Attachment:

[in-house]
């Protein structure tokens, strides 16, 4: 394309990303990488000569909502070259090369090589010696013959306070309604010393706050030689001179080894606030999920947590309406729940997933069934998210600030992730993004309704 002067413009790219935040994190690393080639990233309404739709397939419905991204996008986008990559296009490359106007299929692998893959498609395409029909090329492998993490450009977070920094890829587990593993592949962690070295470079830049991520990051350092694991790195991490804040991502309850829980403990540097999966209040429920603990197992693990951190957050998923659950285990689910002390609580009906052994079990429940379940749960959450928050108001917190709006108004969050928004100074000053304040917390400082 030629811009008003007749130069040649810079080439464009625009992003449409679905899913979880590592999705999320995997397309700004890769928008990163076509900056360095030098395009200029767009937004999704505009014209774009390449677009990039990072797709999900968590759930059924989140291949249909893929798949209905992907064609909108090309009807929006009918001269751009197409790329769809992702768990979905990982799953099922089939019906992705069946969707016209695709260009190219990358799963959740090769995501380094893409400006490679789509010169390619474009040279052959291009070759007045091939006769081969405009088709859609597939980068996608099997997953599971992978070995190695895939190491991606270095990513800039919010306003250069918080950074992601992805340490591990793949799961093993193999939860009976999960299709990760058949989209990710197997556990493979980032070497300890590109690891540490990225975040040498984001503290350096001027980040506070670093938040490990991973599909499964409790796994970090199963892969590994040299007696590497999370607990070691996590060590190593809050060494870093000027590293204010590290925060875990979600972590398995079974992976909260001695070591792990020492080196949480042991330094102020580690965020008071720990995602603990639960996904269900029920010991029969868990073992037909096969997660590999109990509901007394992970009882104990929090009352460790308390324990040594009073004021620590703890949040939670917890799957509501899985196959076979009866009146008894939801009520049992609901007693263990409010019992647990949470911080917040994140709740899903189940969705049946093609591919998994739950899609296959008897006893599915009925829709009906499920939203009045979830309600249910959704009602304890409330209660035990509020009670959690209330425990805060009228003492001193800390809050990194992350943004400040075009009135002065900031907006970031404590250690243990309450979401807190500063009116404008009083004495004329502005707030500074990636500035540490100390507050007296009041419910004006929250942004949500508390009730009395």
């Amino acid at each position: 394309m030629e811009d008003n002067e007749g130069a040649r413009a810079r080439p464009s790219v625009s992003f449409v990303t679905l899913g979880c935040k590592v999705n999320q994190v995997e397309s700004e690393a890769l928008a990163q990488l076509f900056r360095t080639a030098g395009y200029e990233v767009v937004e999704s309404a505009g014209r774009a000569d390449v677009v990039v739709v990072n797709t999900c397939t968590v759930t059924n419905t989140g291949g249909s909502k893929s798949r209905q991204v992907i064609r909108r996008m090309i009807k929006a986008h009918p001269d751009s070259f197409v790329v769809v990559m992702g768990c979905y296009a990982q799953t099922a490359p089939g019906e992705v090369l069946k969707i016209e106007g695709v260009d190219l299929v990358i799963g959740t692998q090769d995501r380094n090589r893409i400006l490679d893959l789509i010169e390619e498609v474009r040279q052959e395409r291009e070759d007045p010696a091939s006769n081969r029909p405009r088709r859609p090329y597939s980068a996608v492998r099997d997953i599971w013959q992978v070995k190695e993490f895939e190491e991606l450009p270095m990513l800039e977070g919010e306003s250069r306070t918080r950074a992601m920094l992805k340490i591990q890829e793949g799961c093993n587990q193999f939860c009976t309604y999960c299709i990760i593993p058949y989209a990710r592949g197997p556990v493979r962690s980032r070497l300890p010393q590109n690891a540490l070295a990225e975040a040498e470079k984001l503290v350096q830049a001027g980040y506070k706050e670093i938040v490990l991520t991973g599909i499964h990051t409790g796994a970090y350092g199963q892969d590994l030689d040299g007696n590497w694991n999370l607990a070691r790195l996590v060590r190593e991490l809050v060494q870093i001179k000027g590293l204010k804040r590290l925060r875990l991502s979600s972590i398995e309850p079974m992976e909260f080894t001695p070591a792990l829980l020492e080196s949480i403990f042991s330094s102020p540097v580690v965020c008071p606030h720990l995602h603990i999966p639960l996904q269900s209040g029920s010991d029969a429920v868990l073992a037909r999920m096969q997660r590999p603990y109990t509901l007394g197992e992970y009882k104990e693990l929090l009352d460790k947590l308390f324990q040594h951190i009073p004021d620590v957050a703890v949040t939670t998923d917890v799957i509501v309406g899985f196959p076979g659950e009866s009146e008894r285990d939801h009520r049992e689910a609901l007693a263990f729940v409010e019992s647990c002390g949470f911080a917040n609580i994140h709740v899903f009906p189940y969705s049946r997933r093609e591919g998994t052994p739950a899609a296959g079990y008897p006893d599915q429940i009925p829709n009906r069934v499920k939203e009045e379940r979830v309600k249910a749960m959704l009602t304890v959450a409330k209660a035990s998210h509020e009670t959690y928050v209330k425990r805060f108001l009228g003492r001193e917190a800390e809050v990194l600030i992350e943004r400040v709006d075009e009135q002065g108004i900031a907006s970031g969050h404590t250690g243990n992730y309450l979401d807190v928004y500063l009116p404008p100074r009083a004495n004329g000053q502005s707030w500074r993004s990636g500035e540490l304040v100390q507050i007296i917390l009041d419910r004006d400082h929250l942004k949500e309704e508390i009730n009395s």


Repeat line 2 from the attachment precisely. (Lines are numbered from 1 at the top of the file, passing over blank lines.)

């Protein structure tokens, strides 16, 4: 394309990303990488000569909502070259090369090589010696013959306070309604010393706050030689001179080894606030999920947590309406729940997933069934998210600030992730993004309704 002067413009790219935040994190690393080639990233309404739709397939419905991204996008986008990559296009490359106007299929692998893959498609395409029909090329492998993490450009977070920094890829587990593993592949962690070295470079830049991520990051350092694991790195991490804040991502309850829980403990540097999966209040429920603990197992693990951190957050998923659950285990689910002390609580009906052994079990429940379940749960959450928050108001917190709006108004969050928004100074000053304040917390400082 030629811009008003007749130069040649810079080439464009625009992003449409679905899913979880590592999705999320995997397309700004890769928008990163076509900056360095030098395009200029767009937004999704505009014209774009390449677009990039990072797709999900968590759930059924989140291949249909893929798949209905992907064609909108090309009807929006009918001269751009197409790329769809992702768990979905990982799953099922089939019906992705069946969707016209695709260009190219990358799963959740090769995501380094893409400006490679789509010169390619474009040279052959291009070759007045091939006769081969405009088709859609597939980068996608099997997953599971992978070995190695895939190491991606270095990513800039919010306003250069918080950074992601992805340490591990793949799961093993193999939860009976999960299709990760058949989209990710197997556990493979980032070497300890590109690891540490990225975040040498984001503290350096001027980040506070670093938040490990991973599909499964409790796994970090199963892969590994040299007696590497999370607990070691996590060590190593809050060494870093000027590293204010590290925060875990979600972590398995079974992976909260001695070591792990020492080196949480042991330094102020580690965020008071720990995602603990639960996904269900029920010991029969868990073992037909096969997660590999109990509901007394992970009882104990929090009352460790308390324990040594009073004021620590703890949040939670917890799957509501899985196959076979009866009146008894939801009520049992609901007693263990409010019992647990949470911080917040994140709740899903189940969705049946093609591919998994739950899609296959008897006893599915009925829709009906499920939203009045979830309600249910959704009602304890409330209660035990509020009670959690209330425990805060009228003492001193800390809050990194992350943004400040075009009135002065900031907006970031404590250690243990309450979401807190500063009116404008009083004495004329502005707030500074990636500035540490100390507050007296009041419910004006929250942004949500508390009730009395």